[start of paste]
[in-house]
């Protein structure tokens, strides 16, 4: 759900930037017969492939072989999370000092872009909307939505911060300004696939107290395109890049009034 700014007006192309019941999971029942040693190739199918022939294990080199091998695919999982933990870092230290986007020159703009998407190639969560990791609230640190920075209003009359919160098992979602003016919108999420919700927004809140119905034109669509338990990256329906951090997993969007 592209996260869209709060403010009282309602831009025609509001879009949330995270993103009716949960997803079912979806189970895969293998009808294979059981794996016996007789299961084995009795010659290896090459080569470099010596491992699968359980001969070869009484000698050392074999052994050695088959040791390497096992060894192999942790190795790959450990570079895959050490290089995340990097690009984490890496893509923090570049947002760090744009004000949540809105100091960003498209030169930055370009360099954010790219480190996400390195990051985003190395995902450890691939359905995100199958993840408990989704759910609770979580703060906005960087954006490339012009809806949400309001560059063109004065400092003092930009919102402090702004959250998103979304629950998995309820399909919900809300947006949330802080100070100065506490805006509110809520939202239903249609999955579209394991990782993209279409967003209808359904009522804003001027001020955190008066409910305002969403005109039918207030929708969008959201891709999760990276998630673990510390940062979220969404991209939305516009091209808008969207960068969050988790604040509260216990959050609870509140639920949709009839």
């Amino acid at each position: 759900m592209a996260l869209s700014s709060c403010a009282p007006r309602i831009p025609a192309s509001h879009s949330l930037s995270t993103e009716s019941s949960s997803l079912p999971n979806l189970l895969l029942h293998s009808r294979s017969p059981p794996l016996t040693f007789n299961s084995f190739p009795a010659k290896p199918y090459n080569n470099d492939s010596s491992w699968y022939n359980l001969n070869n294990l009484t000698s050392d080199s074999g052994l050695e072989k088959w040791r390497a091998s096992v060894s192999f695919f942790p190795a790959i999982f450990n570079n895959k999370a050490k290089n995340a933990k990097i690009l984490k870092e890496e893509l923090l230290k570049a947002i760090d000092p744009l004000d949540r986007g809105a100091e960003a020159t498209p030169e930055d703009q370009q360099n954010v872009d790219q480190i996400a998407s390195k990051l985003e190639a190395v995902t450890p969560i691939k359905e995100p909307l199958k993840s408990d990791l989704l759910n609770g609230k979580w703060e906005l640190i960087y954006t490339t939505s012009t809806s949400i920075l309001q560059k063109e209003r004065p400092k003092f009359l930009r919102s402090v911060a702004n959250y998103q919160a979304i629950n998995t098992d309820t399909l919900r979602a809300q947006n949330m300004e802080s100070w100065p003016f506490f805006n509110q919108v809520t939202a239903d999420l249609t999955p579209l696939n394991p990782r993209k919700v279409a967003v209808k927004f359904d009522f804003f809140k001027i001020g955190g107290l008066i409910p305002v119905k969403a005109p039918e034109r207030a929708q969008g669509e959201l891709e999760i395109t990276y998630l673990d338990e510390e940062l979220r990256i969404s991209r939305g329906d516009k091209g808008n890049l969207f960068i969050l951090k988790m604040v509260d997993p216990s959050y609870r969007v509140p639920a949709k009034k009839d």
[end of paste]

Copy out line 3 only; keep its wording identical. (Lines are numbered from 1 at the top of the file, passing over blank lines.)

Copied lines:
């Amino acid at each position: 759900m592209a996260l869209s700014s709060c403010a009282p007006r309602i831009p025609a192309s509001h879009s949330l930037s995270t993103e009716s019941s949960s997803l079912p999971n979806l189970l895969l029942h293998s009808r294979s017969p059981p794996l016996t040693f007789n299961s084995f190739p009795a010659k290896p199918y090459n080569n470099d492939s010596s491992w699968y022939n359980l001969n070869n294990l009484t000698s050392d080199s074999g052994l050695e072989k088959w040791r390497a091998s096992v060894s192999f695919f942790p190795a790959i999982f450990n570079n895959k999370a050490k290089n995340a933990k990097i690009l984490k870092e890496e893509l923090l230290k570049a947002i760090d000092p744009l004000d949540r986007g809105a100091e960003a020159t498209p030169e930055d703009q370009q360099n954010v872009d790219q480190i996400a998407s390195k990051l985003e190639a190395v995902t450890p969560i691939k359905e995100p909307l199958k993840s408990d990791l989704l759910n609770g609230k979580w703060e906005l640190i960087y954006t490339t939505s012009t809806s949400i920075l309001q560059k063109e209003r004065p400092k003092f009359l930009r919102s402090v911060a702004n959250y998103q919160a979304i629950n998995t098992d309820t399909l919900r979602a809300q947006n949330m300004e802080s100070w100065p003016f506490f805006n509110q919108v809520t939202a239903d999420l249609t999955p579209l696939n394991p990782r993209k919700v279409a967003v209808k927004f359904d009522f804003f809140k001027i001020g955190g107290l008066i409910p305002v119905k969403a005109p039918e034109r207030a929708q969008g669509e959201l891709e999760i395109t990276y998630l673990d338990e510390e940062l979220r990256i969404s991209r939305g329906d516009k091209g808008n890049l969207f960068i969050l951090k988790m604040v509260d997993p216990s959050y609870r969007v509140p639920a949709k009034k009839d």